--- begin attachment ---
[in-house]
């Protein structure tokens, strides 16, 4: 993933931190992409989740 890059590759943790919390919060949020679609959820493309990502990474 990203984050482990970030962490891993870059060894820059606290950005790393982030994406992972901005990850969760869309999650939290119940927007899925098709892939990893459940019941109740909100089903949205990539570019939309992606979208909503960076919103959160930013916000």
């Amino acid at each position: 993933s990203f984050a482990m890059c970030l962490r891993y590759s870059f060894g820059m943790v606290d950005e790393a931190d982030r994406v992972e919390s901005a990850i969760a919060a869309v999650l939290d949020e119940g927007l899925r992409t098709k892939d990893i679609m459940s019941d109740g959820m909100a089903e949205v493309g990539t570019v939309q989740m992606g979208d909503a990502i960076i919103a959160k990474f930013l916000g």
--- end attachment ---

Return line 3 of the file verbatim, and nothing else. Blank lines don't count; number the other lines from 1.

């Amino acid at each position: 993933s990203f984050a482990m890059c970030l962490r891993y590759s870059f060894g820059m943790v606290d950005e790393a931190d982030r994406v992972e919390s901005a990850i969760a919060a869309v999650l939290d949020e119940g927007l899925r992409t098709k892939d990893i679609m459940s019941d109740g959820m909100a089903e949205v493309g990539t570019v939309q989740m992606g979208d909503a990502i960076i919103a959160k990474f930013l916000g």